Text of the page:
It was that inevitable time of life when a young man has to get a job. High school has come and gone and dad is making demands. The world is beginning to rest heavy on his shoulders but not so much so that he can’t still dream real big.
Driving somewhat aimlessly through the streets of Hoquiam one hazy afternoon, Rex was at this point. He needed a job to satisfy his father’s demands. His dad would be happy with anything, but he wanted a job that would be interesting. With these thoughts rolling around his head he happened to pass the Harbor Pacific Bottling Building on the 3100 block of Simpson. “That could be cool,” he thought as he motored past. A few streets down he stopped himself, circled around, and decided to take a chance.
Rex, a somewhat shy and soft-spoken guy, felt a bit awkward walking through those doors, but felt he had to do it. The gal at the front desk kindly informed him there were no job openings and he turned to leave. He could tell his dad he tried.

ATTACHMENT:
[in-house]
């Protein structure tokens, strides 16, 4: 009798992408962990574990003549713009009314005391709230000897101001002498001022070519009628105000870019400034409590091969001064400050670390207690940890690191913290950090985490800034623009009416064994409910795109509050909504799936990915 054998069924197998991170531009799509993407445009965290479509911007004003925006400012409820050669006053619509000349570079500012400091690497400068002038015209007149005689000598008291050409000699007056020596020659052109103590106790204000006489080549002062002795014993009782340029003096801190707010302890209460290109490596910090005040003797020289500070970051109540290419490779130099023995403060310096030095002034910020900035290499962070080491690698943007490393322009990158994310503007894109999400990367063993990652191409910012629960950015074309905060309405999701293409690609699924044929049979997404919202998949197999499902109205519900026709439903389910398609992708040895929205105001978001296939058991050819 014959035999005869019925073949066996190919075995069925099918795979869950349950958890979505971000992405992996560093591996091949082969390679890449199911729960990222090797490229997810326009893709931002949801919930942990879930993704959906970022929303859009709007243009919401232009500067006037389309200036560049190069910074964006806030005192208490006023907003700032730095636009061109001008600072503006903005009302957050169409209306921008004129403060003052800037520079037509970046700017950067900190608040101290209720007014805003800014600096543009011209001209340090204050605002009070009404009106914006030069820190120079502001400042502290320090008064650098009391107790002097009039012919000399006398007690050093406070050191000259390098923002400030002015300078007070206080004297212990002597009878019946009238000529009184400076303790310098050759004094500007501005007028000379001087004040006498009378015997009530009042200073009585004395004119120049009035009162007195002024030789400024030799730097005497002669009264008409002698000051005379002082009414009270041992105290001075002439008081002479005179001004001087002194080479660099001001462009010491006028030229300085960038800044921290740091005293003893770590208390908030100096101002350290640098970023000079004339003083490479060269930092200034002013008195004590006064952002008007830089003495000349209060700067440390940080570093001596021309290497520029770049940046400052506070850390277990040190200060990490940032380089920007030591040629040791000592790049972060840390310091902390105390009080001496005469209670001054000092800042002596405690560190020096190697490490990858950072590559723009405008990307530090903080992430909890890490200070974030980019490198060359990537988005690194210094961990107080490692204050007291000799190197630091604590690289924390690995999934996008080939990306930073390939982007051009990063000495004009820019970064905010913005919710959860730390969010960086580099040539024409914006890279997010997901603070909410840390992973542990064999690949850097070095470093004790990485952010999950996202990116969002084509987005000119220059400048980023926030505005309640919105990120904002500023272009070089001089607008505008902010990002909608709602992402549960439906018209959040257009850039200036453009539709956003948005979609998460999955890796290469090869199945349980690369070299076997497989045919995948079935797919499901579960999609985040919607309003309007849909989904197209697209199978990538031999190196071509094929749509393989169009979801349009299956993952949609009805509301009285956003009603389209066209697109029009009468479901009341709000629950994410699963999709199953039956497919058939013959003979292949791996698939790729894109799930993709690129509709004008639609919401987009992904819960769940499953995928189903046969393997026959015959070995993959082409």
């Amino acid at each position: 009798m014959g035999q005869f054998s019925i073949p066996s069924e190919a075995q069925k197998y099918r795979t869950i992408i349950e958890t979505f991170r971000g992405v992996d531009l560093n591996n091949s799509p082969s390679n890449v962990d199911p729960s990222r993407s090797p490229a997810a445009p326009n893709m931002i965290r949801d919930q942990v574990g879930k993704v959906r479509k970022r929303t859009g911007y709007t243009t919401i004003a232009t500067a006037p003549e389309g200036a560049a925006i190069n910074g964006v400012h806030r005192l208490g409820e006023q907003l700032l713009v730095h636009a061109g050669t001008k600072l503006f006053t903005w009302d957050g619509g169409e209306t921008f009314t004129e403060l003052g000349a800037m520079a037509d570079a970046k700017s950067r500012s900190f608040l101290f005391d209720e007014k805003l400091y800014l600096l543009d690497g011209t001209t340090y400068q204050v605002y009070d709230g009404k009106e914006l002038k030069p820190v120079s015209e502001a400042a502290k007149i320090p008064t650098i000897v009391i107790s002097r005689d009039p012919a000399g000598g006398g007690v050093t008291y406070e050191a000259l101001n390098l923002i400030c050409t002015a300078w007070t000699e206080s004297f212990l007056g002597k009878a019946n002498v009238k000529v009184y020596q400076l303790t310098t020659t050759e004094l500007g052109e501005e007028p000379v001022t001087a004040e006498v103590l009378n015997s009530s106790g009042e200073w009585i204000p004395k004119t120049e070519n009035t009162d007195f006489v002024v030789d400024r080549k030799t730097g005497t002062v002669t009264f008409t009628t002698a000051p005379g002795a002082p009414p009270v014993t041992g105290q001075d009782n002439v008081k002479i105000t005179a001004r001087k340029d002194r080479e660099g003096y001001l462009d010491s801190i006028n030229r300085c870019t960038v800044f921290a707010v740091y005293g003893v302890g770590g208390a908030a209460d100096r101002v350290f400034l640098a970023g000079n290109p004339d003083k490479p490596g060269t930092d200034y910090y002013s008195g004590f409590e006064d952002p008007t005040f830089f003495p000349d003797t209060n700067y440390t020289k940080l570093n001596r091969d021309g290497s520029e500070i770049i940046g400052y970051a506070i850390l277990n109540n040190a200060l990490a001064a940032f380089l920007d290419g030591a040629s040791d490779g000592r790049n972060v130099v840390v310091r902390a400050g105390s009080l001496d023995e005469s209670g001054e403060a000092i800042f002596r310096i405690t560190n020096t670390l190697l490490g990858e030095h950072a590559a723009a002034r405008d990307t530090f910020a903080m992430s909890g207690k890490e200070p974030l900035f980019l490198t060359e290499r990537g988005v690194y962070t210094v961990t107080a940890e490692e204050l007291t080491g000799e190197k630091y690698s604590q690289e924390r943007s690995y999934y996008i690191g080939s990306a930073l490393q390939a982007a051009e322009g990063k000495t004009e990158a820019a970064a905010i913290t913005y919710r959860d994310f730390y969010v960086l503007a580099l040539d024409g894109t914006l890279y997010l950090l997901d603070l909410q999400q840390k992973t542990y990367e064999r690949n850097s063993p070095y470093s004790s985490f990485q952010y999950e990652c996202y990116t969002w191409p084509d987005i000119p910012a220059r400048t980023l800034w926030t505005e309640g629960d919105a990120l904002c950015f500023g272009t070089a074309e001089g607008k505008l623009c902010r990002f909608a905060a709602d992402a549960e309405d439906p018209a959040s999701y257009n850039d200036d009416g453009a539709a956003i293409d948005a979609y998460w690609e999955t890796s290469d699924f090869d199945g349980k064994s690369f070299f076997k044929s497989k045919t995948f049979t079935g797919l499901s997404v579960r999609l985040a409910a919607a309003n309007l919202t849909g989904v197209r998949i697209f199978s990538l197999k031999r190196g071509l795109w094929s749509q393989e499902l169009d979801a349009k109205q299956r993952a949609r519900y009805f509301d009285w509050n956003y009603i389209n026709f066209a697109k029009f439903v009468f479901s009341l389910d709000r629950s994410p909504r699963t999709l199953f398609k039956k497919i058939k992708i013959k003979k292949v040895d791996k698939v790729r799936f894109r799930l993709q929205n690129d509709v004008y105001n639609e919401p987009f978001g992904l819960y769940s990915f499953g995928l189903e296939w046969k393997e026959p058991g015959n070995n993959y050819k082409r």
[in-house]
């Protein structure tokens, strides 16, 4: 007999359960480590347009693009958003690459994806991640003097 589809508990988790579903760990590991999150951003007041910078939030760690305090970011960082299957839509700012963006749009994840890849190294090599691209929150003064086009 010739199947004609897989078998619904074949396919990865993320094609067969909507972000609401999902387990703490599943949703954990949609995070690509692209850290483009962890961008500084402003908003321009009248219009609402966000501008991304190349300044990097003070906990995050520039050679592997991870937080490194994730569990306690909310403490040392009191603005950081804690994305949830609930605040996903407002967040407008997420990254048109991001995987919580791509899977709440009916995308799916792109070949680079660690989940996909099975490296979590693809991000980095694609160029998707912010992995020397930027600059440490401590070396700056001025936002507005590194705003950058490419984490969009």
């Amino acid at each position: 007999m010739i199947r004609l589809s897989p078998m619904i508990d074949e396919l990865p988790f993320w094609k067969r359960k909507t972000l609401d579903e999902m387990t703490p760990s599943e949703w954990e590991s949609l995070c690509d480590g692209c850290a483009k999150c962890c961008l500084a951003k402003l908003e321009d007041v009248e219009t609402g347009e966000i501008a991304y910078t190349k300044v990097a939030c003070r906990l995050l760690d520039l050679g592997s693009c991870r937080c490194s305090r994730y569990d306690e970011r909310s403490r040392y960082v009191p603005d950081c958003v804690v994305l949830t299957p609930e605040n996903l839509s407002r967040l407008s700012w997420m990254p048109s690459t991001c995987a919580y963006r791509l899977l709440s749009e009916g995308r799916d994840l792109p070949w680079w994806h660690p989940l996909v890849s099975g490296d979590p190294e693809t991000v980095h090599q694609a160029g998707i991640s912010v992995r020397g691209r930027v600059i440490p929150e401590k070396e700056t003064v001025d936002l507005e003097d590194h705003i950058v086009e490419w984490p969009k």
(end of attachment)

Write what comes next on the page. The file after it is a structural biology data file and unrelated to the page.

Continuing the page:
What happened next though was a twist of fate he never saw coming; a chance meeting that set in stone the course of the rest of his life. It was something that even years later he reflects on as being luck–pure luck–that he had been there at just the right moment. “What if I’d just drove on?” he’d ask.
As he turned to leave, there was Bill Martin, the man that would change everything.
Bill, a commanding presence with an energetic sparkle in his eye, was the owner of Harbor Pacific Bottling. He had built the company from the ground up with his buddy Herb Gedny and $200 bucks. He was bold, he was busy, and at that moment he needed some help. He made no long term promises but he hired Rex on the spot for some part-time labor. Rex was now working utility.
Utility, in the bottling business, is a little bit of everything. Rex was doing some bottling, helping with a little merchandising, doing a few repairs. He did some loading. You know, a little of this and a little of that. Basically, he was doing what he was told. And, he was doing it well. Well enough that Bill noticed and put him on full-time and then on route delivery, an envied position.
Things were going well for Rex. The job was good. The people he worked with were great. But, just a year into working for Harbor Pacific, Rex was itching for a change. Route delivery was not really his cup of tea. What he really liked was working in the shop. He enjoyed fixing the coolers and the vending units a lot more than delivering the product.